Author: Brent Weeks
Category: Epic Fantasy
Publication Date: October 25th, 2016
If there was one word that had to describe this book, it would have to be “full.” Full of heart-rending scenes and full of freakin’ plot twists! From Teia, to Andross, to Ironfist, to Corvan Danavis. So many characters went through so much within this book.
This was the best book in the Lightbringer series thus far. The first book, The Black Prism, always seemed like it was different than the second and third books. The style and the plot of those books slowed way, way down. Now it can be said that there was a reason for this: there was a lot of setup needed to get ready for book 4.
And that time taken to set up was, without a doubt, worth it.
It is always wonderful when an author is able to change your mind about a character. George R.R. Martin is notorious in A Song of Ice and Fire (aka Game of Thrones) for developing a character through the eyes of others that makes it easy to not like that person; their negative qualities are highlighted by their interactions with others. Then he will start having POV chapters for that person and now the reader is able to understand that character, where they come from, why they do what they do and it (in most cases **cough**Cersei**cough**) leads to that person being more likable.
Brent Weeks managed to accomplish a similar feat with Tisis Malargos. Kip’s new bride, in this book. From her relationship with Andross Guile in the previous books, it is easy to see her as a slutty, air-headed trophy wife that can’t seem to get things right. At least in regards to that last part, her and Kip kind of have something in common. Seeing her with Kip and coming to understand her better did a lot for this character.
I applaud an author that is able to draw a character one way and then seamlessly show that there is so much more to them than what the reader has come to understand about them. Karris’s character is receiving a similar treatment.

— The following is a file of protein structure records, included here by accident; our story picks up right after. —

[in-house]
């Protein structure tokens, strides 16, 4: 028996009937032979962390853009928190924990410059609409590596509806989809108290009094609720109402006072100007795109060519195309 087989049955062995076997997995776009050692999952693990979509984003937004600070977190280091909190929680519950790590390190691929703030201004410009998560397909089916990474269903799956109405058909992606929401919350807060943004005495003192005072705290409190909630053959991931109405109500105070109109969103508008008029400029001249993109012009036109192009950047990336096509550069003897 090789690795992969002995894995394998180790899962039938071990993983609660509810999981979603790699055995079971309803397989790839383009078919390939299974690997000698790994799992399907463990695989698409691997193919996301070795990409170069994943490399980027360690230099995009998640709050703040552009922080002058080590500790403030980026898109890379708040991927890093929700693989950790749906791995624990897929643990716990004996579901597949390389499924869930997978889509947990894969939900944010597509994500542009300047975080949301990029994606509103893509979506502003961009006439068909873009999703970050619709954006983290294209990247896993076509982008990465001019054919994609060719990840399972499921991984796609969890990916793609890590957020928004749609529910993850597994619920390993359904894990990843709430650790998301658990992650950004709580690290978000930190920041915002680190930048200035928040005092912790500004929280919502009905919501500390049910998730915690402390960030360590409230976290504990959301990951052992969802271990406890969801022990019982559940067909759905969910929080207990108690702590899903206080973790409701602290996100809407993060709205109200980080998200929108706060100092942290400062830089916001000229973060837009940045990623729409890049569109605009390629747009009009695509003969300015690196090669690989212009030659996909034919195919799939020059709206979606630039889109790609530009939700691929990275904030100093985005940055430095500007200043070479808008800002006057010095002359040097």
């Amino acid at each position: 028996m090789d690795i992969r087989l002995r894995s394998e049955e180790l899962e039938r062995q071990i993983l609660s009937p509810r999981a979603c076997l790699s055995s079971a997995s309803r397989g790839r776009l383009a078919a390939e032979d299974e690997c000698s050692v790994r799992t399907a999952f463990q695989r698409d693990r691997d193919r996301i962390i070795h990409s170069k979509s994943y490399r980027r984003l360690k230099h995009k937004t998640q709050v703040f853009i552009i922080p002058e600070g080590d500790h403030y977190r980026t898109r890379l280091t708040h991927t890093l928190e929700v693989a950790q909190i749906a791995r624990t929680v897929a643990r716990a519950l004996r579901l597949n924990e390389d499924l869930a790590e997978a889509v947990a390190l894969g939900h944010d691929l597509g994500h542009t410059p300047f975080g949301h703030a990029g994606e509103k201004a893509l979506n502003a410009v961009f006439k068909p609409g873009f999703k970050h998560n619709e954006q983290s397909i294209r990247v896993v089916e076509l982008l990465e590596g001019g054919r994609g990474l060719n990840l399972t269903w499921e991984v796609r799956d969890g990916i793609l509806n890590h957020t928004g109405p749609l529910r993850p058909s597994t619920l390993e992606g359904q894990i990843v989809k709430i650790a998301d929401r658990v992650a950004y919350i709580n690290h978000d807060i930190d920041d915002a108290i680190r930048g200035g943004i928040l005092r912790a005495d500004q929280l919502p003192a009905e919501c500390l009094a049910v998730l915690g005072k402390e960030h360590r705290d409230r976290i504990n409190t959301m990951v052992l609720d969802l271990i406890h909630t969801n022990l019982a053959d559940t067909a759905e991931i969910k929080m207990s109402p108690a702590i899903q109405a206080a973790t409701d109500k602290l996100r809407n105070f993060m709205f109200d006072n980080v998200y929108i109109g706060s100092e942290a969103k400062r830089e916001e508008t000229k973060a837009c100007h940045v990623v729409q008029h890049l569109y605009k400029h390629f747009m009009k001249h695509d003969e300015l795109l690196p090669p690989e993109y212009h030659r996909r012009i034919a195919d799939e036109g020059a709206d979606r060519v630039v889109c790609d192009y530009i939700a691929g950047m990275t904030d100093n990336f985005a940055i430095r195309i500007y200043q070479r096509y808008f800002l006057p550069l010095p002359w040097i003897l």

In The Black Prism and The Blinding Knife, Karris White Oak was a totally kick-ass woman. She is tough, has excellent combat skills and, thanks to her red drafting, has a passionate personality. Pretty much everyone in this story has transformed over time but her character stands out. She went from a Blackguard to being the White, one of the most politically powerful people alive. She handles her responsibilities as the White with excellence and thinks out every move that she makes, showing her to be a woman of wonderful intelligence and competence. In The Broken Eye, Karris’s character began to make this transition. The changes that she has undergone were done in a night. Nonetheless, it is still impressive that Weeks was able to make such drastic changes in a character in a way that absolutely makes sense.
This book took a lot of what we thought we knew about these characters and this world and turned it on its head. So much was revealed and I loved every second of it.
This is one of those books that I fought for just 5 more minutes to be able to read.
There are so many different sides to this story and so many different things going on that I spent the past two books being a little big confused. The Blood Mirror brought it all together and made all of the confusion make sense. There are still lots of questions but all of the characters are now poised for the finale and I absolutely cannot wait.
I always wondered about the title of the first book, The Black Prism. While The Blinding Knife and The Broken Eye are things within the story that play a pivotal role, a Black Prism was never brought up. With book 4, we finally understand what a Black Prism is and it is one of those twists that I could gush about forever (proof: see this week’s podcast). But now I have another question. What is the Blood Mirror?
In a series that I already am not a fan of, I struggled to get through this one. I am biased because of my feelings about the rest of the series. Most of the characters are annoying or confusing, have wife troubles, or literally living out his worst nightmare. From our podcast, Dani brought up a lot of good points in favor of this book, but in the end it is a series I don’t care for. I will be trying to find the negatives in these series. This should be interesting.